A recent study finds a significant logjam in the development of new drugs at the discovery and early preclinical phases. Could the creation of an open-source translational research database help solve the problem?
The traditional view of how new drugs are developed goes as follows: A university lab invents or discovers a biopharmaceutical with therapeutic potential. The academic inventors then patent their discovery and license it to a small biotech company that performs preclinical studies. The small biotech company then sublicenses the drug to a larger company that can afford to take the drug through clinical trials. What this study shows, however, is that the path from bench to bedside is rarely so linear.
The study—conducted by professors Matthew Higgins, Jerry Thursby, and Marie Thursby at Georgia Tech's Scheller College of Business—tracked how drug patents are transferred between biotech companies at the preclinical stage and how long it takes for the drugs themselves to reach the clinical-trial stage.
The researchers created a database of 835 biopharmaceutical patents. Each originated from university research and had been licensed to a biotech firm. Out of these patents, 27 percent were later licensed to a second biotech firm, suggesting they had strong commercialization potential. However, a large proportion (44 percent) of the second licenses were for testing the drug on a different category of disease instead of bringing the drug into clinical trials for the original indicated disease. While not inherently problematic, this lateral 'bench to bench' move essentially restarts the drug development timeline.
The study highlights just how long it takes for a biopharmaceutical to travel from lab to clinic. The authors found that it took an average of five and a half years for a drug to go from discovery to first license and then another three and a half years to be licensed a second time. Considering that it takes an average of 13 years for a drug to go from discovery to final approval by the U.S. Food and Drug Administration, speeding up these vital, early steps could dramatically expedite the process.
To speed the process along, the authors suggest the creation of an open-source translational research database that would store "patents and licenses for fundamental biomedical research believed to be destined for eventual therapeutic use" and which would complement the already-existing clinicaltrials.gov database. The researchers suggest that reporting to this database should be mandatory for biopharmaceutical research performed with federal funding and for any biopharmaceutical that a company hopes will be eventually approved by the FDA. The exact nature of the database is unclear, but the researchers say that this "initiative would provide clarity on which areas of research and disease indications are pursued by specific scientists and institutions and help to diminish the information asymmetries that exist in early-phase translational research."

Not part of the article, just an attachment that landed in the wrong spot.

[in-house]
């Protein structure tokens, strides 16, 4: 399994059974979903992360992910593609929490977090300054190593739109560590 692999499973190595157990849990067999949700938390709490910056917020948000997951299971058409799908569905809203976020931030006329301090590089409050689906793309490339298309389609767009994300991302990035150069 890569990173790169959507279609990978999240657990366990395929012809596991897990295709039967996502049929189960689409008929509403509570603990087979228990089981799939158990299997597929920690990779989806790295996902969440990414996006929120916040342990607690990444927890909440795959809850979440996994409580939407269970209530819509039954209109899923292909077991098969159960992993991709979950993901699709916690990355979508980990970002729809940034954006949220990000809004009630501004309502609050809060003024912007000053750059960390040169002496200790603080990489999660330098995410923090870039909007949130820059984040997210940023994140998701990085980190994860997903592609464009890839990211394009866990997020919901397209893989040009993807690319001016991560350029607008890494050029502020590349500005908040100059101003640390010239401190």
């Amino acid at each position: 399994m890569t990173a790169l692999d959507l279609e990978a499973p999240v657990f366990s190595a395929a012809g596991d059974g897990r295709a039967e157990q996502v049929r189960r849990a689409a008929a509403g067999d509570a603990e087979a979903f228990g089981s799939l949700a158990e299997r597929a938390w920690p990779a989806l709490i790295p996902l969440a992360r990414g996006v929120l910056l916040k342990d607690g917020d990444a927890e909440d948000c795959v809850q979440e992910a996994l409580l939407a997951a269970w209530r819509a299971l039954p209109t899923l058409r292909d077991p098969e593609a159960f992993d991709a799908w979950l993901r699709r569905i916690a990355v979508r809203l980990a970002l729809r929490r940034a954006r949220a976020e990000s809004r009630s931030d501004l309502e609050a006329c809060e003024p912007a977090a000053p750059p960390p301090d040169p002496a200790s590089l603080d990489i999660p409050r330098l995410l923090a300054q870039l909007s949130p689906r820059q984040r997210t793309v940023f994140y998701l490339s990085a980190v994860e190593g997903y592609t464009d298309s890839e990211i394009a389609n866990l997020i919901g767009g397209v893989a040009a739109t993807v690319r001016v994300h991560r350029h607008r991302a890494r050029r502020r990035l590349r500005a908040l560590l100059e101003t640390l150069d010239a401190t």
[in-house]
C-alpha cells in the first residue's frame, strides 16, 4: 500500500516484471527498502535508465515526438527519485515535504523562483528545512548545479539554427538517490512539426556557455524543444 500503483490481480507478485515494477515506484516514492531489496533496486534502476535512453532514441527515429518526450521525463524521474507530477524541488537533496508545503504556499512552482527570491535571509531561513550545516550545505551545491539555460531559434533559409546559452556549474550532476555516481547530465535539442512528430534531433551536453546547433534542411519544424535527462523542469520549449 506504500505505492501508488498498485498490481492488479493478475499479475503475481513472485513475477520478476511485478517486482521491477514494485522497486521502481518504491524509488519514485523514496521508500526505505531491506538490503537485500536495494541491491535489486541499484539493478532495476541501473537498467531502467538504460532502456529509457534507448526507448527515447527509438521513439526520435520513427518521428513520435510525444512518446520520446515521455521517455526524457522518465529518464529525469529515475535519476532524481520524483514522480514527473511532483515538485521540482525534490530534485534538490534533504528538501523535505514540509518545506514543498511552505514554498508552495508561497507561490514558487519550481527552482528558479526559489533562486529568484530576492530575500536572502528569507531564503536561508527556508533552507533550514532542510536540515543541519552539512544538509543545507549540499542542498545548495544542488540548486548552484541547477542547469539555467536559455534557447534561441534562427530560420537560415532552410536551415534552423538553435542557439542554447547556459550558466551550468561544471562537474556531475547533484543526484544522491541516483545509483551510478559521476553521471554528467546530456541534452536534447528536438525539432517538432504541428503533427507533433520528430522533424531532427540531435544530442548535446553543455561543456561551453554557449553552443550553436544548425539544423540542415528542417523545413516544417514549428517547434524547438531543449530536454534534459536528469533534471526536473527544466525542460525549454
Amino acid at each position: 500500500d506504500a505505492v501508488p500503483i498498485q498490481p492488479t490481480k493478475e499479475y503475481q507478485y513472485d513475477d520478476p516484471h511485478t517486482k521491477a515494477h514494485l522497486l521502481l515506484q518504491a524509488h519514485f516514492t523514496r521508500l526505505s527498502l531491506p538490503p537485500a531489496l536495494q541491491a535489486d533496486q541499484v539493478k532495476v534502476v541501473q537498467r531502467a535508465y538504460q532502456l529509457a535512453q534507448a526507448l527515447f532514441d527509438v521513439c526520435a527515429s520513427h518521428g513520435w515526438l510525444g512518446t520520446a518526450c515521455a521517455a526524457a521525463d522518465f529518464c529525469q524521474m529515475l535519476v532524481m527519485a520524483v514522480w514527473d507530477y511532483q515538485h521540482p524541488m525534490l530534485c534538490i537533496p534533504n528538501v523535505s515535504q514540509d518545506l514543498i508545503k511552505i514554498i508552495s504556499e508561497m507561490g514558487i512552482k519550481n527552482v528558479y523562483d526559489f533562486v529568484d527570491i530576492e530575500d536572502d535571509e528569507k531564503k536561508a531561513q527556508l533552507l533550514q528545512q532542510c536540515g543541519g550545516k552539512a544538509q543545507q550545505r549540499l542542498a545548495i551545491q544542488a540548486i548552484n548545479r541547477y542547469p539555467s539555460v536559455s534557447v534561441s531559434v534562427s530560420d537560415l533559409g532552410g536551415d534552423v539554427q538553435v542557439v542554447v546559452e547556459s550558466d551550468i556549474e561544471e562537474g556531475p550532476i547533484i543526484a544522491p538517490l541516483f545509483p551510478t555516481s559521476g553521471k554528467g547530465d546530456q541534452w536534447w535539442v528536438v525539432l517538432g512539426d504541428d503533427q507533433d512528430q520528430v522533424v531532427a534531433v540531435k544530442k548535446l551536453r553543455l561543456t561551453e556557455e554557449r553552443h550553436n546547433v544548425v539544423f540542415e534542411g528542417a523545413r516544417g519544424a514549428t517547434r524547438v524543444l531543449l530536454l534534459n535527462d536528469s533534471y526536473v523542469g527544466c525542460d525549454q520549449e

For this idea to work, it is critically important that the database contain so-called translational research 'failures'—drugs that companies have decided not to pursue developing. Making this information available could not only prevent the unnecessary and costly duplication of experiments but also spur the testing of drugs for multiple applications earlier in the process. In the end, requiring open access to this information could save time (and federal tax dollars) and decrease the likelihood that potentially life-saving drugs stall out completely early in the development process.
This last point is key. The study found that only six percent of the first-licensed and 22 percent of the second-licensed patents had proceeded to the clinical trial stage. One need only look at the tale of Pfizer's cancer drug palbociclib to see how the current system impedes speedy drug development. This drug was discovered in 2001 but was shelved by the company for almost a decade. Thanks to a push by an academic scientist who persuaded Pfizer that the drug did have therapeutic potential, clinical trials are now underway to determine whether palbociclib prolongs the lives of women with metastatic breast cancer. If an open-access database had existed five or ten years ago, we might already know the answer.
Opinions expressed in this blog are those of the author and are not necessarily the opinions of AAAS, its officers, general members, and/or AAAS MemberCentral department or staff.